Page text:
Following the launch of Arts Council England’s Quality Principles for work with Children and Young People, Calderdale Music Trust opted to become part of IVE’s support programme to explore how the principles could support them to embed Youth Voice into their work.
This case study focuses on the process that Calderdale Music Trust have undertaken to use Arts Council England’s Seven Quality Principles for work with children and young people to help them to bring the voices of the young people with whom they work into their service. The case study will examine the initial engagement that CMT had with the Quality Principles through attending support sessions held by IVE, the ways in which they have been able to practically start to embed Youth Voice and the plans for continuing this work into the future. The case study contends:
Calderdale Music Trust provides opportunities for children, young people and adults to learn a musical instrument and make music together in ensembles. They run a variety of different ensemble projects in both central regional centres and within schools, also supporting schools through curriculum teaching and Whole Class Ensemble Tuition (WCET). Calderdale Music Trust (CMT) is also the lead organisation for the Calderdale Music Hub, a group of organisations who work together to to develop joined-up music provision, respond to local need and fulfill the hub objectives as set out by the National Plan for Music Education, first launched in 2011.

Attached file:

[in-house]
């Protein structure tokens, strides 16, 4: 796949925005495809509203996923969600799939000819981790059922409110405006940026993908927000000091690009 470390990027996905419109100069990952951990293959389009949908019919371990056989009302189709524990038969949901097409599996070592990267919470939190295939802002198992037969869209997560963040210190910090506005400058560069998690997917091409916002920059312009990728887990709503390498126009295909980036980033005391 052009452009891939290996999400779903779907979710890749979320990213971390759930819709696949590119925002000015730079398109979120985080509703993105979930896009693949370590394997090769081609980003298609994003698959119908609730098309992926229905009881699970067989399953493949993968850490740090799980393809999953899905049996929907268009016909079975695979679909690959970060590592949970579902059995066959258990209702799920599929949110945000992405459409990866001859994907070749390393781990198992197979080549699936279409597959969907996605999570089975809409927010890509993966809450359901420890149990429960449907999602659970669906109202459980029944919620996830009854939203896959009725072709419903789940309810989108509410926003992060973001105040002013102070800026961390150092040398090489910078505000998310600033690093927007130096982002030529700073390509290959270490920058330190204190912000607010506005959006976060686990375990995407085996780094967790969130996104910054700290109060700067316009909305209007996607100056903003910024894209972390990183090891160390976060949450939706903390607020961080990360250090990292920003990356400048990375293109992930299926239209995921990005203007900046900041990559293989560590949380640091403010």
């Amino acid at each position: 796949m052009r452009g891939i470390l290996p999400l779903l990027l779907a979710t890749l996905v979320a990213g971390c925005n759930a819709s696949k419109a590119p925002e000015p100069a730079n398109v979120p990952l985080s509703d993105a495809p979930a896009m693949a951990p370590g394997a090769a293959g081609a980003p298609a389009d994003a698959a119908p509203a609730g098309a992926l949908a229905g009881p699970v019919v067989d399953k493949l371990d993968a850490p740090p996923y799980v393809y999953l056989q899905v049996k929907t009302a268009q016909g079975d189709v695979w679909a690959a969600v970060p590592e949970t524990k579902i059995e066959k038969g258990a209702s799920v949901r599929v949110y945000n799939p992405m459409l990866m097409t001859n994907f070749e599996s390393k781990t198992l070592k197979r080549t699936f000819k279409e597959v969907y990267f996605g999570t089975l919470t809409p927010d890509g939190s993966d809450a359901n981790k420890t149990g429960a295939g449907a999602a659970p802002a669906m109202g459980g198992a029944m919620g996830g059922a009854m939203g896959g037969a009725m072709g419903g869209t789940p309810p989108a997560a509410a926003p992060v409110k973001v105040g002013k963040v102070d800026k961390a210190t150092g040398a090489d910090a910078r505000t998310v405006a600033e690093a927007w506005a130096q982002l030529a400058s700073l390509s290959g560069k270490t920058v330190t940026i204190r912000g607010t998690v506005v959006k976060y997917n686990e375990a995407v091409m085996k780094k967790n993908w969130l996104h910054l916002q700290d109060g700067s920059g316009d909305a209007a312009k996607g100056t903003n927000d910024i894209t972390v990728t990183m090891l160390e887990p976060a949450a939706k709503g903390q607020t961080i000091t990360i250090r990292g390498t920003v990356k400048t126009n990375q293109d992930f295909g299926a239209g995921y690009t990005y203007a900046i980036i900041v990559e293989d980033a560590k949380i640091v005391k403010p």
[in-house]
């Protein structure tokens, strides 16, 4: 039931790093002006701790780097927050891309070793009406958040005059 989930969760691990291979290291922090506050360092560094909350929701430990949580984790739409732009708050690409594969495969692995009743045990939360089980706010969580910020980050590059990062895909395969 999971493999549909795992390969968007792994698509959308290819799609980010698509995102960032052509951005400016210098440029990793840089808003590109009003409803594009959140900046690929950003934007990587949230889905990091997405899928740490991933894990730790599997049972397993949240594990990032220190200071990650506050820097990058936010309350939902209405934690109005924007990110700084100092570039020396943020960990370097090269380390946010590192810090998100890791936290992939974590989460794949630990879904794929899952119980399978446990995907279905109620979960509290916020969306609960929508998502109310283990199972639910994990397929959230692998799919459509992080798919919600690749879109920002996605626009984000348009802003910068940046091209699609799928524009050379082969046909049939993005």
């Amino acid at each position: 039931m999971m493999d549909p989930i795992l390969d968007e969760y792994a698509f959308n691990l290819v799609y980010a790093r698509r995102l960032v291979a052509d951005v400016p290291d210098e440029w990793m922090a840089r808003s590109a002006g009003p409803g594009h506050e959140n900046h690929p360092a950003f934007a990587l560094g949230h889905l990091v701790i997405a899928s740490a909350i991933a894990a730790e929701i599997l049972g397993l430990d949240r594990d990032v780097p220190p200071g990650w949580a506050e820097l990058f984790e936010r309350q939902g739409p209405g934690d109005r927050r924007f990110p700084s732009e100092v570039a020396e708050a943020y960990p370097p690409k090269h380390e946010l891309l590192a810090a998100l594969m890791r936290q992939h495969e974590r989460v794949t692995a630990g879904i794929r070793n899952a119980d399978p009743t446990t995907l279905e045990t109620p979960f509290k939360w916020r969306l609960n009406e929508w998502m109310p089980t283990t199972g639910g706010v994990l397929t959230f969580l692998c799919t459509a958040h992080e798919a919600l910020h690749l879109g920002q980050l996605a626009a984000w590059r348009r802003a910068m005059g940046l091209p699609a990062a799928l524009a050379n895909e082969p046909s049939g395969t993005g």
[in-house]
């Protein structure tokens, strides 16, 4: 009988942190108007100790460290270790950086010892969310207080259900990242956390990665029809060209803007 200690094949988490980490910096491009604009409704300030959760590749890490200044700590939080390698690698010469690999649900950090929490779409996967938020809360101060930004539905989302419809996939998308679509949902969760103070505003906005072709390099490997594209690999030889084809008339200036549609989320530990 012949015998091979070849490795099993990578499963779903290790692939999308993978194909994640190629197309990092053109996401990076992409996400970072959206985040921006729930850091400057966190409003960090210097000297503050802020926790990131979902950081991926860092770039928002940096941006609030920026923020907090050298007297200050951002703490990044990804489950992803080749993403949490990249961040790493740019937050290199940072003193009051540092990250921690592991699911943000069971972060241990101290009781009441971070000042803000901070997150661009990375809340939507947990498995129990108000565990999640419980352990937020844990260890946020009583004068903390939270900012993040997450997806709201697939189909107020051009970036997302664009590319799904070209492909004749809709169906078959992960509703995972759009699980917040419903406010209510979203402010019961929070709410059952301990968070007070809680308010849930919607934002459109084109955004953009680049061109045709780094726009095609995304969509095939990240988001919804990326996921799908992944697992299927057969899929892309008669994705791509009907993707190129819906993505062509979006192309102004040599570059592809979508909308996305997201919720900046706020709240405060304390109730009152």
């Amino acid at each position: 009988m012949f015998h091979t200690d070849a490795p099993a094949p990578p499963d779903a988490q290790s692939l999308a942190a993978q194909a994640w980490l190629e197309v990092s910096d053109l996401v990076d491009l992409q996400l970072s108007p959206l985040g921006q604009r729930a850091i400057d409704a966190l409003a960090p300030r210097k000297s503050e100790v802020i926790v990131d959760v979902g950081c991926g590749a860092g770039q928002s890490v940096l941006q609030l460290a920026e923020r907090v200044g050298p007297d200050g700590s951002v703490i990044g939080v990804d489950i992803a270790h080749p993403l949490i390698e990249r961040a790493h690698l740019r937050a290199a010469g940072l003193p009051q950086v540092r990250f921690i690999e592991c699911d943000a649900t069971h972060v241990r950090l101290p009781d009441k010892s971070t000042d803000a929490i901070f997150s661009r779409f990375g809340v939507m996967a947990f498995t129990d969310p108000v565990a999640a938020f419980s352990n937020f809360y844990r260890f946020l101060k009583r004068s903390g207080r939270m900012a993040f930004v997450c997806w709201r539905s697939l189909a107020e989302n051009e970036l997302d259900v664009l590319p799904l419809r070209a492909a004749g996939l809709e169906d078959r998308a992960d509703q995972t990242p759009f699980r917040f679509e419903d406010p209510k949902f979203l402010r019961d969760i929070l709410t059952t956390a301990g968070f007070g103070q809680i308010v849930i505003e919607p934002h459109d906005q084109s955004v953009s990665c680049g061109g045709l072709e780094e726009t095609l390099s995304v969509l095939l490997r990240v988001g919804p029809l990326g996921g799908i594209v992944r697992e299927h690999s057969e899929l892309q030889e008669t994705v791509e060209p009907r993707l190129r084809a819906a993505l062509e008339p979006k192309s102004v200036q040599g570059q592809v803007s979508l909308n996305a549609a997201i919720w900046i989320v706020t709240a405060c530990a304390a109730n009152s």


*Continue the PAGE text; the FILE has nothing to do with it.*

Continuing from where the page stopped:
This case study follows the work that CMT have undertaken in response to their engagement with Arts Council’s Seven Quality Principles for work with children and young people. Arts Council England worked with the National Council for Educational Research to develop these principles which are:
In 2014, IVE launched a programme to support Yorkshire and Humber organisations to reflect on the Quality Principles and explore and experiment with how they may be embedded in their work. These sessions proved very popular and successful with the organisations who took part and, in this case study, Kevin Rivett (Director of CMT) reflects in his journey with the Quality Principles.
Kevin first engaged with the ‘Getting to Grips with the Quality Principles’ programme through attending a short series of workshops held in Leeds. His initial decision to take part in the programme was influenced both by encouragement from Arts Council, but particularly after a reference to the new initiative was made at an event by IVE’s Cultural Education Director, Sarah Mumford. Kevin reflects that, for many, it was easy to see the Principles as ‘just another initiative’ but, for him, there was something deeper that resonated about the idea of the framework.